Messages of hope.

Author:Frost, Calvin
Position:LETTERS FROM the Earth

As we close 2014, two celebrations need to be shared. Both affect the way I think about our world, our land, and the need to conserve and follow good practices that protect and nurture. One is a glimpse into purpose and passion and leaves a message I wish many would heed.

First, a celebration for the life of Ben Logan, a disciple of Aldo Leopold, the great conservationist who himself was a disciple of Gifford Pinchot. Pinchot was a close friend of Teddy Roosevelt and together they were responsible for the creation of National Forest Service, Forest Products Laboratory in Madison, WI, USA. Therefore, Logan was influenced by Leopold who was influenced by Pinchot. The point: a commitment by all three to preserving the land, without change, for posterity, for our children, our children's children, and so on.

Ben Logan wrote The Land Remembers. It was first published in 1975. His images resonate with readers:

"Once you have lived on the land, been a partner with its moods, secrets, and seasons, you cannot leave. The living land remembers, touching you in unguarded moments, saying 'I am here, you are part of me.'

When this happens to me, I go home again, in mind or in person, back to a hilltop world in Southwestern Wisconsin. This is the story of that farm and its people. That land is my genesis. I was born there, created by the land and I am always there even though I have been a wanderer."

And so The Land Remembers begins. While Logan was a wanderer, traveling extensively throughout the world, he always returned to "that farm" in Wisconsin. He finally settled on the farm in the mid-eighties and stayed there until he died at 94 in September of this year.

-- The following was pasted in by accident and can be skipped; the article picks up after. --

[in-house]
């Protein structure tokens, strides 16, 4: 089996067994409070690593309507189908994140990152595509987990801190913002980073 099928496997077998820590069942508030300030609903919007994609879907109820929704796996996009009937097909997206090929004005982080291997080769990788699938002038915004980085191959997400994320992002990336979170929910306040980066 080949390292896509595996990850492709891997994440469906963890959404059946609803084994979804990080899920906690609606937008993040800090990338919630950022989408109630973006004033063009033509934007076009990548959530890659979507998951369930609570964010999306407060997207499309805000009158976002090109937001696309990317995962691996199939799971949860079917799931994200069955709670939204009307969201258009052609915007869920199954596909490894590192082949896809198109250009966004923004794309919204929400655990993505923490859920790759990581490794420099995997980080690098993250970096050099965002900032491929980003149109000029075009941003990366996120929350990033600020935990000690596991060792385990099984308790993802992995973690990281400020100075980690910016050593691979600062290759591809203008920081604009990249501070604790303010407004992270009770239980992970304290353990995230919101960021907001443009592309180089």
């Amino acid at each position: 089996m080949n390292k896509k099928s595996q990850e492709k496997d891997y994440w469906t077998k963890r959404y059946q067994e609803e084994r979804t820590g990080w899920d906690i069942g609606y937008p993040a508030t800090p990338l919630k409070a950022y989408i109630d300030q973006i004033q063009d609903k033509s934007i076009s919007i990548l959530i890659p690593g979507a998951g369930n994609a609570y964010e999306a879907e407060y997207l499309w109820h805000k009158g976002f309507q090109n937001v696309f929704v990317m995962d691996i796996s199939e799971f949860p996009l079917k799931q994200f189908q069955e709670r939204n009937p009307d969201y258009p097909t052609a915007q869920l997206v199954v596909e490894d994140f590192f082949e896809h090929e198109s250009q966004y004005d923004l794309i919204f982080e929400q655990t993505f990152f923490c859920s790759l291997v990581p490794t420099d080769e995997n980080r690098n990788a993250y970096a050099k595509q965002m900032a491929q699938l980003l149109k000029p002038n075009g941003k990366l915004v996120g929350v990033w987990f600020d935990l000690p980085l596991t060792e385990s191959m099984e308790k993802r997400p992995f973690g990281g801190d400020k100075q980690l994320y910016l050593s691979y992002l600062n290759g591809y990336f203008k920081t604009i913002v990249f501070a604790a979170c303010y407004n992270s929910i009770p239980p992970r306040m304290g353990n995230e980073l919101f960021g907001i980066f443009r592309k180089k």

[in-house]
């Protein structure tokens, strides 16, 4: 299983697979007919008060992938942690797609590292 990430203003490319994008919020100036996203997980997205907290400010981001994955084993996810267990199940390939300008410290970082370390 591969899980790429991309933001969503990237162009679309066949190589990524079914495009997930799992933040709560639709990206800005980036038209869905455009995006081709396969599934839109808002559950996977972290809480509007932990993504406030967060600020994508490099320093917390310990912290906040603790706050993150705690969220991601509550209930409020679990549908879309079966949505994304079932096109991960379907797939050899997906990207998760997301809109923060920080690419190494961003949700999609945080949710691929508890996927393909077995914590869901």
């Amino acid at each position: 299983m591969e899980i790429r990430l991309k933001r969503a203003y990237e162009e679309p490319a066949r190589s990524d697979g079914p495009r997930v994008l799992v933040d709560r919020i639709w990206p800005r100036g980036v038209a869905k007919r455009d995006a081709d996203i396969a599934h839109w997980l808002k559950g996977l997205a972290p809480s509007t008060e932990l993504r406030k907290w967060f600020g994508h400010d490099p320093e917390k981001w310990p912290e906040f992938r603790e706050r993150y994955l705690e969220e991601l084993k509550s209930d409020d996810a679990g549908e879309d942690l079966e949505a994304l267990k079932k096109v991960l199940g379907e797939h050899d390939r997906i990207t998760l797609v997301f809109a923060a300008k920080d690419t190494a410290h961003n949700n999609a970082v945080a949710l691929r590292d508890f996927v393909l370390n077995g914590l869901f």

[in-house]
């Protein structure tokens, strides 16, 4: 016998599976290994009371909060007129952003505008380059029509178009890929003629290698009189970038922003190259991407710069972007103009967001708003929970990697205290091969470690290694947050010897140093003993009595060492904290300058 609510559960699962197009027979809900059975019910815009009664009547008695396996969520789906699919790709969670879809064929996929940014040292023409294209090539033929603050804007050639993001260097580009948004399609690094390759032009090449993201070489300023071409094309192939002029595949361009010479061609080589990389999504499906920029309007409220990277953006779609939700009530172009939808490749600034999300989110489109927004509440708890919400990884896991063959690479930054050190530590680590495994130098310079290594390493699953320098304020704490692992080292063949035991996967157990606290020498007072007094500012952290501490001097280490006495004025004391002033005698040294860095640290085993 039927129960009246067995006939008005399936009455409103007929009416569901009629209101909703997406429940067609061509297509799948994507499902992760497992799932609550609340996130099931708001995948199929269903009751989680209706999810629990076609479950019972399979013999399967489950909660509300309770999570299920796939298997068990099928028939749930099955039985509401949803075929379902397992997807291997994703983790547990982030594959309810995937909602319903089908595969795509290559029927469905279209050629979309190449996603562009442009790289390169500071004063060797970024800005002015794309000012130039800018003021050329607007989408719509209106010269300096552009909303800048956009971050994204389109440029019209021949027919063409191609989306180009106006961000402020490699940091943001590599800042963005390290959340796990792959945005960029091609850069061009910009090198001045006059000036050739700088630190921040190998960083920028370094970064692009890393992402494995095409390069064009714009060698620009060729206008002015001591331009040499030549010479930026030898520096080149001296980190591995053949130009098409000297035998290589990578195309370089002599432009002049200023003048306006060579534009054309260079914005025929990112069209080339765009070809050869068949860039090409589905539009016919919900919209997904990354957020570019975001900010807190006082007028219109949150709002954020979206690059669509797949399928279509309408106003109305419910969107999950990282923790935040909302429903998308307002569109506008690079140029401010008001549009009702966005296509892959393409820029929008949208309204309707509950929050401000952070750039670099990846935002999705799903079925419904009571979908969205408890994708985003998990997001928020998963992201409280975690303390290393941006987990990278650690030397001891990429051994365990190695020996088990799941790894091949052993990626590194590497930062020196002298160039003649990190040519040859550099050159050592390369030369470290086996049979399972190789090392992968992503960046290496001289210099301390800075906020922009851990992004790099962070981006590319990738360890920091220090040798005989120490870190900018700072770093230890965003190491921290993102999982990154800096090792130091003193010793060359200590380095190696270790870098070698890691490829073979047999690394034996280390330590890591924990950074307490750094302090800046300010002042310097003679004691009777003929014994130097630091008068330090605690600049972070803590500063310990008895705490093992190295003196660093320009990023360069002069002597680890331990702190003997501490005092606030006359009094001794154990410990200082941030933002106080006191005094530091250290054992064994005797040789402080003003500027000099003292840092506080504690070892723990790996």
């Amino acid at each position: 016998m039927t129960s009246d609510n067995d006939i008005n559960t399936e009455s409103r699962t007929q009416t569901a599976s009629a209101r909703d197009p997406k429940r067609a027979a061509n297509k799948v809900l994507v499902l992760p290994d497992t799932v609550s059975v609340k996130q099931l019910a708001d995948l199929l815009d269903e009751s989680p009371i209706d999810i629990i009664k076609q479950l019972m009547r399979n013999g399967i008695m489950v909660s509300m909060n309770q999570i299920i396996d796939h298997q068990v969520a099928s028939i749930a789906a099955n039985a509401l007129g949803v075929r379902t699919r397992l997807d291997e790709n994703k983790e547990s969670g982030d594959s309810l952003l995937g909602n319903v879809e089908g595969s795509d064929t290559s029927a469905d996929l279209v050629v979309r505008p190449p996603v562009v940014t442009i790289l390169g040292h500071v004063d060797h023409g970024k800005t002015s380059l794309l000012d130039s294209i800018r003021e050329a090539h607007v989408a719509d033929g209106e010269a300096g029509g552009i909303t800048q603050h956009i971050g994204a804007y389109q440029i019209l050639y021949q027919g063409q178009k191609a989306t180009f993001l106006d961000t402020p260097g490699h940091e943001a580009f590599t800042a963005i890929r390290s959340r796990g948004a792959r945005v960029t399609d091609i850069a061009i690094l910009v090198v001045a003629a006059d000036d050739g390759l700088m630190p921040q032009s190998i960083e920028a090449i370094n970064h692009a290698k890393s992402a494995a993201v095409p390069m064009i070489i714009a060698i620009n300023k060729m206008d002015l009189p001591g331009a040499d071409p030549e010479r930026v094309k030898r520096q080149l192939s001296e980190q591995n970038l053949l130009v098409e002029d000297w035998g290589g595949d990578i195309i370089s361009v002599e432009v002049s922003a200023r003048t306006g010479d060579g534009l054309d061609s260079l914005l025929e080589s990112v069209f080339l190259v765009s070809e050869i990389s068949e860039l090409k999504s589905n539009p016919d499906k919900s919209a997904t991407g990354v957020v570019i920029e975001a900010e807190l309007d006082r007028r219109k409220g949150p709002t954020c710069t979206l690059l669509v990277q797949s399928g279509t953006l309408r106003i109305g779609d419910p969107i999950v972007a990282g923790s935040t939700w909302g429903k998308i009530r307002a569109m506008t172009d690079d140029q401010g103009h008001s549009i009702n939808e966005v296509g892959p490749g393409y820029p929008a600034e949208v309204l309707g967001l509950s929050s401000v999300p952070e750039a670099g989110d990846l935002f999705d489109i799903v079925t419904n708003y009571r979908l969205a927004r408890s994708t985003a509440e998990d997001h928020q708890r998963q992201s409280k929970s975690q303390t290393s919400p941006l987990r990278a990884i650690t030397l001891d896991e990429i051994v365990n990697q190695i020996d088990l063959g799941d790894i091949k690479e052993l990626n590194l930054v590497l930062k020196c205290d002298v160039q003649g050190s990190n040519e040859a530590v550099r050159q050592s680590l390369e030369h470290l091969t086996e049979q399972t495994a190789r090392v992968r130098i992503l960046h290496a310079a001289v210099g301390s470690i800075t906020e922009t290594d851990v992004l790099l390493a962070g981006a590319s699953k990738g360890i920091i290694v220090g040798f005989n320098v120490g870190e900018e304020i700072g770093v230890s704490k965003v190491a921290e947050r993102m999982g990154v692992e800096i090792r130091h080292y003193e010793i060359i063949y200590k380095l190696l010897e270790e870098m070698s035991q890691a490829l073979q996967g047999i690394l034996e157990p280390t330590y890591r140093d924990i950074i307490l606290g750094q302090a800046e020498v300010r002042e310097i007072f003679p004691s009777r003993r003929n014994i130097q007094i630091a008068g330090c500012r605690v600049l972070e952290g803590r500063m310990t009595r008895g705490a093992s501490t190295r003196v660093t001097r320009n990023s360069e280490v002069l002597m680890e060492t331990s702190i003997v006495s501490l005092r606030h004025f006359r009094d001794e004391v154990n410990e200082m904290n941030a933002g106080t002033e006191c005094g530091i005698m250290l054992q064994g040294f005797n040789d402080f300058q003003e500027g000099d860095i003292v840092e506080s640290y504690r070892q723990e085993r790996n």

The Land Remembers is poetic. It is gracious and gentle and stern, like the land, and celebrates what we have inherited and the need for us to protect and use in a sustainable fashion.

The second celebration is recognition of a woman I have known for many years, Suzanne Zaccone. I listened to her acceptance speech when she was awarded the prestigious R. Stanton Avery Lifetime Achievement Award. This award recognizes a leader of the label industry, someone who gives back and leads by example. Suzanne's remarks left nary a dry eye. They were deep and certainly demonstrated the reason she was deserving of this recognition. She gave us eight of her favorite life lessons, whittled down out of hundreds. I won't repeat all of them, just the ones that were personal to me:

You don't have to have a dream...

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